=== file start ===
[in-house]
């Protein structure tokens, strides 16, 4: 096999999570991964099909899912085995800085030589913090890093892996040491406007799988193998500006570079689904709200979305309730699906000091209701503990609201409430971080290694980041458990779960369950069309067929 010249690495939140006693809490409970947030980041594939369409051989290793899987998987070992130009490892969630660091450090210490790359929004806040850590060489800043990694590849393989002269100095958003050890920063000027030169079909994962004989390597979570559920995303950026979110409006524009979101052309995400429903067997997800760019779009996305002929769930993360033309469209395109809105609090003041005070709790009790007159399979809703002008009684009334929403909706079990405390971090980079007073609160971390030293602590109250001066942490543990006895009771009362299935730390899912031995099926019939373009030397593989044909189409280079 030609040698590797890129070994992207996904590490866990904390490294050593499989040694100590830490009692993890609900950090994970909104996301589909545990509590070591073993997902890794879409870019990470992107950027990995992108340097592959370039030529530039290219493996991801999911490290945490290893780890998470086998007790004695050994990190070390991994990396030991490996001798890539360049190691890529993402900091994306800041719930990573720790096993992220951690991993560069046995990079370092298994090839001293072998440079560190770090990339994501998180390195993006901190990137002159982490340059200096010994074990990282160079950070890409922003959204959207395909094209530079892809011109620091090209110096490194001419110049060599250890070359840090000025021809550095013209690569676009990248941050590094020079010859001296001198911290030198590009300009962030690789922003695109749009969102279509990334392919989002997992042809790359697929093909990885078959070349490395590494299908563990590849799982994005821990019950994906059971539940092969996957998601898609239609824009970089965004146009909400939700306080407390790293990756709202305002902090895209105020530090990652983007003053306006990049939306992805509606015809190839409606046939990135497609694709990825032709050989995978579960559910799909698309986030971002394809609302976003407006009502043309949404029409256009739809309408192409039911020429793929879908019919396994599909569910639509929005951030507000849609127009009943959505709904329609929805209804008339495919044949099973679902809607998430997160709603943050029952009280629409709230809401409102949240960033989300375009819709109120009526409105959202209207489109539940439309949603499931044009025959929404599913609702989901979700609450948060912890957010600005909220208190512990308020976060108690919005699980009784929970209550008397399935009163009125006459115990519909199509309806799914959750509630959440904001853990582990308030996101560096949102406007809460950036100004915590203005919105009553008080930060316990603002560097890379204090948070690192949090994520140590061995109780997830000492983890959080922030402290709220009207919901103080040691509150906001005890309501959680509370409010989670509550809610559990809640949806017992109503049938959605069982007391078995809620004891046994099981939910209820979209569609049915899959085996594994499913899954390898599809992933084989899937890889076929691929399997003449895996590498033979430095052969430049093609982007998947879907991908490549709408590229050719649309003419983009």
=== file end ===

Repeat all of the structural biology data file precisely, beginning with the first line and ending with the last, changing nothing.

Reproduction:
[in-house]
């Protein structure tokens, strides 16, 4: 096999999570991964099909899912085995800085030589913090890093892996040491406007799988193998500006570079689904709200979305309730699906000091209701503990609201409430971080290694980041458990779960369950069309067929 010249690495939140006693809490409970947030980041594939369409051989290793899987998987070992130009490892969630660091450090210490790359929004806040850590060489800043990694590849393989002269100095958003050890920063000027030169079909994962004989390597979570559920995303950026979110409006524009979101052309995400429903067997997800760019779009996305002929769930993360033309469209395109809105609090003041005070709790009790007159399979809703002008009684009334929403909706079990405390971090980079007073609160971390030293602590109250001066942490543990006895009771009362299935730390899912031995099926019939373009030397593989044909189409280079 030609040698590797890129070994992207996904590490866990904390490294050593499989040694100590830490009692993890609900950090994970909104996301589909545990509590070591073993997902890794879409870019990470992107950027990995992108340097592959370039030529530039290219493996991801999911490290945490290893780890998470086998007790004695050994990190070390991994990396030991490996001798890539360049190691890529993402900091994306800041719930990573720790096993992220951690991993560069046995990079370092298994090839001293072998440079560190770090990339994501998180390195993006901190990137002159982490340059200096010994074990990282160079950070890409922003959204959207395909094209530079892809011109620091090209110096490194001419110049060599250890070359840090000025021809550095013209690569676009990248941050590094020079010859001296001198911290030198590009300009962030690789922003695109749009969102279509990334392919989002997992042809790359697929093909990885078959070349490395590494299908563990590849799982994005821990019950994906059971539940092969996957998601898609239609824009970089965004146009909400939700306080407390790293990756709202305002902090895209105020530090990652983007003053306006990049939306992805509606015809190839409606046939990135497609694709990825032709050989995978579960559910799909698309986030971002394809609302976003407006009502043309949404029409256009739809309408192409039911020429793929879908019919396994599909569910639509929005951030507000849609127009009943959505709904329609929805209804008339495919044949099973679902809607998430997160709603943050029952009280629409709230809401409102949240960033989300375009819709109120009526409105959202209207489109539940439309949603499931044009025959929404599913609702989901979700609450948060912890957010600005909220208190512990308020976060108690919005699980009784929970209550008397399935009163009125006459115990519909199509309806799914959750509630959440904001853990582990308030996101560096949102406007809460950036100004915590203005919105009553008080930060316990603002560097890379204090948070690192949090994520140590061995109780997830000492983890959080922030402290709220009207919901103080040691509150906001005890309501959680509370409010989670509550809610559990809640949806017992109503049938959605069982007391078995809620004891046994099981939910209820979209569609049915899959085996594994499913899954390898599809992933084989899937890889076929691929399997003449895996590498033979430095052969430049093609982007998947879907991908490549709408590229050719649309003419983009």